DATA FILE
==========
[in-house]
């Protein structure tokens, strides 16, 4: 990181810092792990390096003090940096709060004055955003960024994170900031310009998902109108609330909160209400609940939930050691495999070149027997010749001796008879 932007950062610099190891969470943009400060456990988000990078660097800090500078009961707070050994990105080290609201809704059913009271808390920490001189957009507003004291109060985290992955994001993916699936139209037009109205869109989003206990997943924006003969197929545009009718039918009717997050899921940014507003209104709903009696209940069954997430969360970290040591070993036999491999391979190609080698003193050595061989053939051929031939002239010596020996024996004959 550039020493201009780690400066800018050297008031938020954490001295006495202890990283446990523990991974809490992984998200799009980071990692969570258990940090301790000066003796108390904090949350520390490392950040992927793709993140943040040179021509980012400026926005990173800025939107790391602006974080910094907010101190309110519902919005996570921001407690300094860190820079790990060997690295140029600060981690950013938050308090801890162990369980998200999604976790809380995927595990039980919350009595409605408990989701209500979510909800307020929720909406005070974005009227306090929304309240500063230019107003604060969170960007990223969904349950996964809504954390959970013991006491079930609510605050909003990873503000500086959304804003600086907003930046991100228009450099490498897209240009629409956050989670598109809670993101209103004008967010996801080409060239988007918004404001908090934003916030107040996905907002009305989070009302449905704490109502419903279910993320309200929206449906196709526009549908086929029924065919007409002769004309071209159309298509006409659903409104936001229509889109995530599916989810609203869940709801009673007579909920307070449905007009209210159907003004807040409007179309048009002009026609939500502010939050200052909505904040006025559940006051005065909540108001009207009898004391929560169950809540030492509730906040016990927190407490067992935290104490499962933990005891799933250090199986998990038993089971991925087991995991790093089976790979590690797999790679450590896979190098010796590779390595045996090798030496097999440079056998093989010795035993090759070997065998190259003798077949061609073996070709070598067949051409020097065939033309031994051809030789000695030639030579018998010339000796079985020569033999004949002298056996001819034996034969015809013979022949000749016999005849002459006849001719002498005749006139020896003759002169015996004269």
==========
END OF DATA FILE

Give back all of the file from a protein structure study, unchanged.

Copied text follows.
[in-house]
């Protein structure tokens, strides 16, 4: 990181810092792990390096003090940096709060004055955003960024994170900031310009998902109108609330909160209400609940939930050691495999070149027997010749001796008879 932007950062610099190891969470943009400060456990988000990078660097800090500078009961707070050994990105080290609201809704059913009271808390920490001189957009507003004291109060985290992955994001993916699936139209037009109205869109989003206990997943924006003969197929545009009718039918009717997050899921940014507003209104709903009696209940069954997430969360970290040591070993036999491999391979190609080698003193050595061989053939051929031939002239010596020996024996004959 550039020493201009780690400066800018050297008031938020954490001295006495202890990283446990523990991974809490992984998200799009980071990692969570258990940090301790000066003796108390904090949350520390490392950040992927793709993140943040040179021509980012400026926005990173800025939107790391602006974080910094907010101190309110519902919005996570921001407690300094860190820079790990060997690295140029600060981690950013938050308090801890162990369980998200999604976790809380995927595990039980919350009595409605408990989701209500979510909800307020929720909406005070974005009227306090929304309240500063230019107003604060969170960007990223969904349950996964809504954390959970013991006491079930609510605050909003990873503000500086959304804003600086907003930046991100228009450099490498897209240009629409956050989670598109809670993101209103004008967010996801080409060239988007918004404001908090934003916030107040996905907002009305989070009302449905704490109502419903279910993320309200929206449906196709526009549908086929029924065919007409002769004309071209159309298509006409659903409104936001229509889109995530599916989810609203869940709801009673007579909920307070449905007009209210159907003004807040409007179309048009002009026609939500502010939050200052909505904040006025559940006051005065909540108001009207009898004391929560169950809540030492509730906040016990927190407490067992935290104490499962933990005891799933250090199986998990038993089971991925087991995991790093089976790979590690797999790679450590896979190098010796590779390595045996090798030496097999440079056998093989010795035993090759070997065998190259003798077949061609073996070709070598067949051409020097065939033309031994051809030789000695030639030579018998010339000796079985020569033999004949002298056996001819034996034969015809013979022949000749016999005849002459006849001719002498005749006139020896003759002169015996004269």